From: Noddy on 21 Oct 2007 02:28
"DAvid" <davideo(a)bigpond.net.au> wrote in message
> I stand by what I said earlier....if it has a 3 sp gearbox with an extra
> low or hi low range...totally different story and no problem.
DAvid, the number of gears in the gearbox is largely irrelevant compared to
the overall drive ratio for the task at hand.
What I mean by that is if you were trying to climb up the side of a mountain
in top gear you'd find things pretty difficult. However, if you were trying
the same thing in a very low gear that gave an excellent torque
multiplication value you'd find things pretty easy. I'm far from an
experienced 4wd'er, but generally when undertaking such tasks you don't
change gear unless the going suddenly becomes very easy and the engine can
handle stepping up to the next ratio. If it doesn't, you stay in the gear
that puts the least amount of strain on the engine, and that's generally the
A lot of early 4wd's had three speed manual boxes. The Jeep certainly did,
early land cruisers, Mitsubishi made some 4wd's in the very early days that
were a direct lift of early Jeeps, etc, and most of them weren't the
slightest bit troubled by the fact that they only had three forward gears.
Where changing from a three speed to a 4 speed (or more) made a big
improvement was not so much over the rough stuff, but for driving around
town at speed in suburbia.
For example, the old army Jeep's three speed gearbox only had synchro on
second and top meaning first gear was a "crash" gear (like a very early
Holden), and that meant it pretty much could only be used to get the thing
moving when you were stationary (unless you wanted to be *really* gross
about things :).
For the rest of the time when you were moving, you only had second and top
gear to play with, and there'd be plenty of occasions where top was too tall
and second wasn't quite tall enough to keep things happy. Especially in a
vehicle with an engine that made a whopping 58 horsepower and generally
didn't like to rev much over 4000rpm.
By moving to more ratios in the box (such as with 4, 5 and 6 speed manuals),
you have more selection available to pick a gear that keeps the engine happy
for the given circumstance.
Of course, a lot of this becomes irrelevant if you have an engine that makes
bags of torque, like a big V8 for example. Generally speaking, the more
torque your engine makes the *less* gears you need in the transmission to
keep it happy.
Which is largely why having a six speed manual (or 7 speed auto) behind
engines that make 500+nm of torque is nothing but a wank.
From: Noddy on 21 Oct 2007 02:33
"Andy" <nospam(a)no.no> wrote in message
> Righteo. Hilarious.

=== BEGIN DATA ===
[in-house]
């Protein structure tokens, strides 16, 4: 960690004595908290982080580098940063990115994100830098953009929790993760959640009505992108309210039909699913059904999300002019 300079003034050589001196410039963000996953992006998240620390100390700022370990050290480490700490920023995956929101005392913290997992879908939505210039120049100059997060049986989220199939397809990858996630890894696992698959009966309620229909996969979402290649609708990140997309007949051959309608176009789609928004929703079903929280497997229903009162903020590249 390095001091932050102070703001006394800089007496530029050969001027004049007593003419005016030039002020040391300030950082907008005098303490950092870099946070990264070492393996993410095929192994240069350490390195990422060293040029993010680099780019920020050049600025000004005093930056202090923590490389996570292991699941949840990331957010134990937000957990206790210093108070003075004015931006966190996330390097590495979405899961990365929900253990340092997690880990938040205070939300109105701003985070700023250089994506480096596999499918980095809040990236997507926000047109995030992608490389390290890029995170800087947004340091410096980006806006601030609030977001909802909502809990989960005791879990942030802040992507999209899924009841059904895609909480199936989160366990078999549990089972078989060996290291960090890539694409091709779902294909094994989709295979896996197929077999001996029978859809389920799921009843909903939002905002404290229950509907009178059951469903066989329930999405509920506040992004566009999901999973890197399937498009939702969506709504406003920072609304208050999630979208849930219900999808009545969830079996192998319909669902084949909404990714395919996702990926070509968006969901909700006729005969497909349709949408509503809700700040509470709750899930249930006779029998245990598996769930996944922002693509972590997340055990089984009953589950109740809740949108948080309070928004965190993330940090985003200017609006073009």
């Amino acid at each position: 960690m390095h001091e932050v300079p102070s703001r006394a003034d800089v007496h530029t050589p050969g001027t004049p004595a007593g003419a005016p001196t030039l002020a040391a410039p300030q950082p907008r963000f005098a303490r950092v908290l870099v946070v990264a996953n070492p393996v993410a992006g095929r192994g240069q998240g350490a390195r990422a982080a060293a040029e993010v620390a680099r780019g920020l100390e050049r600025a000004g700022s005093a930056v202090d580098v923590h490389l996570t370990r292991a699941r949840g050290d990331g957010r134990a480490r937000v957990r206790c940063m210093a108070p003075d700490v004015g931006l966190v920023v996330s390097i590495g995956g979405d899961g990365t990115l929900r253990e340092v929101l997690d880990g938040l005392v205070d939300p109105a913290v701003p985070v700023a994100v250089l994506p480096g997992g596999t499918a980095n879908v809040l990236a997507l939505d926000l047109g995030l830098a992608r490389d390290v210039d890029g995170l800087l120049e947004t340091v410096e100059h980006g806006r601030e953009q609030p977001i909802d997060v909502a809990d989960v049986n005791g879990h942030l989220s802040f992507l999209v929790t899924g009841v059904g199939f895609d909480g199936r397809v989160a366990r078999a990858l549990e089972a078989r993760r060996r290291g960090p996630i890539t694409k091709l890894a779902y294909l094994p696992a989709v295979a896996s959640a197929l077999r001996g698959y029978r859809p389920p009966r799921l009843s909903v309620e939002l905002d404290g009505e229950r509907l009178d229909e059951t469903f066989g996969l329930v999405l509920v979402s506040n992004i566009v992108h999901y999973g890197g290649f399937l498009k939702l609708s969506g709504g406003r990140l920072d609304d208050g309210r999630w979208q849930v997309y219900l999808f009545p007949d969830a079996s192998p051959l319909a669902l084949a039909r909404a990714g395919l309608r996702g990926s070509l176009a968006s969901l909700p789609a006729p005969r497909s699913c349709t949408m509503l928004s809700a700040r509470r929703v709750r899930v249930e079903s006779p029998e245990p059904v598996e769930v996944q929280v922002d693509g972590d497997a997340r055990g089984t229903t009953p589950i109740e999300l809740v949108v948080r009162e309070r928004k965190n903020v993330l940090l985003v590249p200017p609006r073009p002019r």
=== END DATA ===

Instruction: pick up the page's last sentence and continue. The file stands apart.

It was lost on me as well :)
From: John McKenzie on 21 Oct 2007 02:58
> "DAvid" <davideo(a)bigpond.net.au> wrote in message
> > They couldn't have been too serious a 4WD vehicle with a 3sp gearbox
> > fitted. Unbelievable! I can imagine there were a few burnt out clutches.
> The original jeep had a three speed gearbox, and as far as four wheel drives
> go they were pretty good :)
Axle seals, and by extension wheel bearings.
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From: Dan--- on 21 Oct 2007 03:08
On Sun, 21 Oct 2007 06:58:22 +0000, John McKenzie PCM code reading says:
> David Z, who knows everything he knows about cars from redbook,
> constantly craps on about some car having 2Nm less torque than another,
> or just a 5 speed auto. what a tool. Considering he can't even drive a
> manual anyway, he'd likely be able to accomplish everything he currently
> does in a car with only a 2 speed auto, without the slightest bit of
> perceivable difference. In fact it'd be a bit of a laugh to steal his
> car (joke of course) and put a glide in it, and tweak the shifter so he
> wouldn't know that it never shifts lower than the second highest gear
> currently available, despite what the tree says (or does he need a light
> on the dashboard to tell him when it's in D, because auto shifters are
> _so_ complicated)
Powerglide wouldn't work in his car it wouldn't have enough torque to spin
the input shaft in the transmission.
The Torque converter itself would make the engine conk out. ;-)
From: Kev on 21 Oct 2007 03:32
I always used 2wd/Lo in my Luxen
even the trubo Runner
when taking off on steep hills with the family and a load of whatever
else it was ride the clutch time
lo range 2nd was the right gear, lift off the clutch and your away
2nd to 4th then a double de-clutch into hi and a flip back to 3rd gear
works a treat
just takes a bit of trial and error to find the right combination